May Edition of the X Report
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In this month's X Report, Educate! discusses the informal economy and the disparities within today’s global job market. We share news on the EdTechX Summit and explore the Metaverse in education. Each month we share a snapshot of key trends, showcase the stars of today and tomorrow, offer our insight on mergers, acquisitions and fundraising, as well as providing some further food for thought.

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Preparing Youth for the Lucrative Informal Economy
Megan Vander Velde, Educate!

Illicit. Underground. Noncompliant. These are some of the stigmas surrounding the words “informal economy,” but in a world where 61% of workers earn their living through informal employment, these words, along with many other misconceptions, don’t paint an accurate picture.

The organization Women in Informal Employment: Globalizing and Organizing (WIEGO) defines the informal economy as the “diversified set of economic activities, enterprises, jobs, and workers that are not regulated or protected by the state.” Think, for example, street vendors, motorcycle couriers, and domestic workers. For those who are unable to access formal job opportunities, or in countries where very few exist, the informal economy plays a pivotal role in supporting livelihoods.

In fact, 95% of African youth ages 15-24 work in an informal setting, compared to less than 50% of youth in the Americas, Europe, and Central Asia. With high rates of unemployment, even among university graduates, it’s no wonder that many young people find themselves entering the informal workforce as means of securing an income. Furthermore, these jobs have economic implications beyond the individual level. In some African countries, the informal economy contributes between 25 and 65 percent of their GDP. These statistics alone shed new light on the disparities that exist within today’s global job market.

By recognizing the distinct realities facing young people entering the workforce around the world, we are able to focus our attention on the following question: How can we best prepare youth for a meaningful future, regardless of their geographic location?

Whether incorporated into individual schools, national education systems, or Technical and Vocational Education and Training (TVET) programs, a few key components are essential in developing solutions towards this goal.

  1. Youth must be put first. Successful solutions internalize young people's diverse social contexts, center them within their design, and are further strengthened through an intentional focus on building support networks.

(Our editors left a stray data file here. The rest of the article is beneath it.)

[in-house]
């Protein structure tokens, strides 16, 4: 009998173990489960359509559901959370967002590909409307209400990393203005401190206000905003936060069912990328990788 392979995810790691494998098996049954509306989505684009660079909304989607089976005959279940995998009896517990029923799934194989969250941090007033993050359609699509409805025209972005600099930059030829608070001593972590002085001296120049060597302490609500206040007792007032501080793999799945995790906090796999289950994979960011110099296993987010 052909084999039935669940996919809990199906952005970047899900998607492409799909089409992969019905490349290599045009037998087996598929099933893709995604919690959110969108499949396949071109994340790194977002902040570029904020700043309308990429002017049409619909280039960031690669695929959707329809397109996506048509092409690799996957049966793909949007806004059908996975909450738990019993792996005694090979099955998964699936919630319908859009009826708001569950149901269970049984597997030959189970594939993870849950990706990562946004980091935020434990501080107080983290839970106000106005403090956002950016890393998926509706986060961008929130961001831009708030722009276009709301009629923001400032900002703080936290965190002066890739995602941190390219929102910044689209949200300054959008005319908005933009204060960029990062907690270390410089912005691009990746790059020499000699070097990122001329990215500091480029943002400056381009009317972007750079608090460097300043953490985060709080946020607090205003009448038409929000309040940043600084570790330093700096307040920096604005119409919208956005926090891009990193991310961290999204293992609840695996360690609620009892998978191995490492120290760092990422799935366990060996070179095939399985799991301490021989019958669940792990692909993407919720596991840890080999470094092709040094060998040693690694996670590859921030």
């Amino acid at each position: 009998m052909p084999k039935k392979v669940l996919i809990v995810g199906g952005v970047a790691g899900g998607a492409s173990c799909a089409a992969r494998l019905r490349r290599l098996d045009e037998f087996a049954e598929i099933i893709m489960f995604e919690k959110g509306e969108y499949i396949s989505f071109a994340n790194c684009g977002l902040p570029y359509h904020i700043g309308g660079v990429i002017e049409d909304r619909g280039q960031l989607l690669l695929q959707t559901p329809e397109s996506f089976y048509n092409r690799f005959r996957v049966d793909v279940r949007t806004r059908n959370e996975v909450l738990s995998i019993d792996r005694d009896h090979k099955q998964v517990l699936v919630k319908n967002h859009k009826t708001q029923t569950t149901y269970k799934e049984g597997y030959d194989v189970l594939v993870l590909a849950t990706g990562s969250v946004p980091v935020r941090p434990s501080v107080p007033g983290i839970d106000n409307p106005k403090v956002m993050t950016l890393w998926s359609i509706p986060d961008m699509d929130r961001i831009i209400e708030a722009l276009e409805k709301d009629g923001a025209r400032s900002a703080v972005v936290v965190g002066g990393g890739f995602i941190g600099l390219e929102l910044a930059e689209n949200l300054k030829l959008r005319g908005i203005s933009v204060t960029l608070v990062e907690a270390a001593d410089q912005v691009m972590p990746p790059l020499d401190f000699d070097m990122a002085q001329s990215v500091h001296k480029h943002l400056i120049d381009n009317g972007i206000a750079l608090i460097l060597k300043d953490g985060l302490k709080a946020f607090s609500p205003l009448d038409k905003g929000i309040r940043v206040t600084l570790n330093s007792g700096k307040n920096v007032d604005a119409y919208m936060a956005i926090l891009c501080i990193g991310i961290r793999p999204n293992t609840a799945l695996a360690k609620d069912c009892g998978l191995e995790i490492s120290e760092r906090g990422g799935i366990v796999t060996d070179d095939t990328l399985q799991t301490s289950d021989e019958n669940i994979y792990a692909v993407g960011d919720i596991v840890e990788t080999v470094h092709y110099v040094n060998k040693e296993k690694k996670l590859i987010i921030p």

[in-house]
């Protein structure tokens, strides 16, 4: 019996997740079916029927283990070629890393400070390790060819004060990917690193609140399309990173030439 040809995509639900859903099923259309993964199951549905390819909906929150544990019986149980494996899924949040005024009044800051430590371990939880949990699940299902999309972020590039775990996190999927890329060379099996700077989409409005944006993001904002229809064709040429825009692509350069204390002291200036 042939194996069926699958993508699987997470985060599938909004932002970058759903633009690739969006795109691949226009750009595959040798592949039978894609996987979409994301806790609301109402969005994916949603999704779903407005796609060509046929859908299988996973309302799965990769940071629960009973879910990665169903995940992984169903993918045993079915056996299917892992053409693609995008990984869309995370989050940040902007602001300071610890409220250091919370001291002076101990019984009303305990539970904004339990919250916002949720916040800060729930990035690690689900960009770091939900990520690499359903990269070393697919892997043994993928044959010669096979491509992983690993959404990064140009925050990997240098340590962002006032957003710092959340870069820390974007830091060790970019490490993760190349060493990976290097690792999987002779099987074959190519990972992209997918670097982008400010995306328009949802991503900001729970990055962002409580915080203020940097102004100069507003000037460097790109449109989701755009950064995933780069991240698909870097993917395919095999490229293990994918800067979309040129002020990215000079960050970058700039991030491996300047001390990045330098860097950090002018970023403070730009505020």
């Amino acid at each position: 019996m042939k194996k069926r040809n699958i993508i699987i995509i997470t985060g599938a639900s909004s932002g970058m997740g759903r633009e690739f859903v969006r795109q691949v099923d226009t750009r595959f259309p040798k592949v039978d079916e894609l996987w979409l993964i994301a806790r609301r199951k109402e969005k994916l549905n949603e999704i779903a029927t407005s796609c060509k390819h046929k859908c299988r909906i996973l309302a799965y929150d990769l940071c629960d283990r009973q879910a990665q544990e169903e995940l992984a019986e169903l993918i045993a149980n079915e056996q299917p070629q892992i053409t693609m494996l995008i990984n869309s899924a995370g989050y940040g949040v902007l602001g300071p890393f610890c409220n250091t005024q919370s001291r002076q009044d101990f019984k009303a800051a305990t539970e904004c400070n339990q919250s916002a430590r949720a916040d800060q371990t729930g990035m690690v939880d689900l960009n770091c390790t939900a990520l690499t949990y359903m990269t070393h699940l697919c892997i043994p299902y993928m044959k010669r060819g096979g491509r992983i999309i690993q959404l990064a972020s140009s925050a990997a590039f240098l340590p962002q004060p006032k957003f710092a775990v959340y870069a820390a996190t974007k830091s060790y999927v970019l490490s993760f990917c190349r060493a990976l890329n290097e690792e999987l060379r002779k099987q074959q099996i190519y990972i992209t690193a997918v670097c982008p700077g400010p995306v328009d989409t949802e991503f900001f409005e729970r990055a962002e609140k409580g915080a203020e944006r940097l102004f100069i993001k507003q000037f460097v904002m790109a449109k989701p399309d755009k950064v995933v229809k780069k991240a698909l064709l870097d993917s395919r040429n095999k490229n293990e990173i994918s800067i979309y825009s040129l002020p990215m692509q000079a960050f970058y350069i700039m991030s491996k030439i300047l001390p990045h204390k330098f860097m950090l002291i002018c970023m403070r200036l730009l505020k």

2. In addition to job-specific skills, youth need a strong foundation of soft and transferable skills that ultimately allow them to sustain momentum and adapt to ever changing circumstances.

  3. Gender-responsive practices and equitable access should be at the forefront of conversations about today’s workforce, ensuring that young men and women have opportunities to learn and lead side by side.

At Educate!, we have seen youth emerge from learning experiences built upon these principles with the 21st-century skills needed to thrive — whether that’s obtaining further education, starting a business, overcoming gender barriers, driving development within their communities, or a combination of the above. As described by Jonathan, a Ugandan Educate! participant, youth mentor, and rising entrepreneur, “I learned to embrace change and apply means of problem-solving in every situation I am faced with.”

As the world continues to evolve, further complicated by the effects of the COVID-19 pandemic, we must cast aside preconceived notions about today’s economy and actively pursue pathways that support youth in building the competencies and mindsets to better their life outcomes and pursue their goals in any setting: formal or informal.


Educate! prepares youth in Africa with the skills to succeed in today’s economy. Since 2009, we have partnered with youth, schools, and governments in Uganda, Rwanda, and Kenya, and are now the biggest youth skills provider in East Africa. Our ultimate vision is to design evidence-based solutions that measurably impact millions of youth across Africa each year.SectionDividersPurple

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EdTechX Returns to Live

On 23rd June this year, the annual EdTechX Summit is returning for its first in-person event since 2019. The events industry was one of the hardest hit by the Covid-19 pandemic restrictions, and while we continued to deliver events virtually, there is no denying that the interaction, community, and connection a live event offers simply cannot be replicated in a digital environment.

The first ever EdTechX event, ‘EdTech Europe’, was hosted in June 2013 with the mission to “connect the ecosystem within Europe and abroad, to bring forth the future edtech champions and promote the region’s success stories.”1 Originally, the event was to be held at London Business School in a room that catered for 60 people. But after an unforeseen 120 ticket sales, we had to relocate to a bigger hall. This was the Royal Institute of Gynaecologists and Obstetricians, a venue which surprised many of the attendees!

Since then, EdTechX has grown both in importance and size, recognised today as the largest thought leadership summit in Europe connecting the global learning community of investors, corporates, entrepreneurs, government officials, educators and industry influencers, making it a truly diverse and unique collective.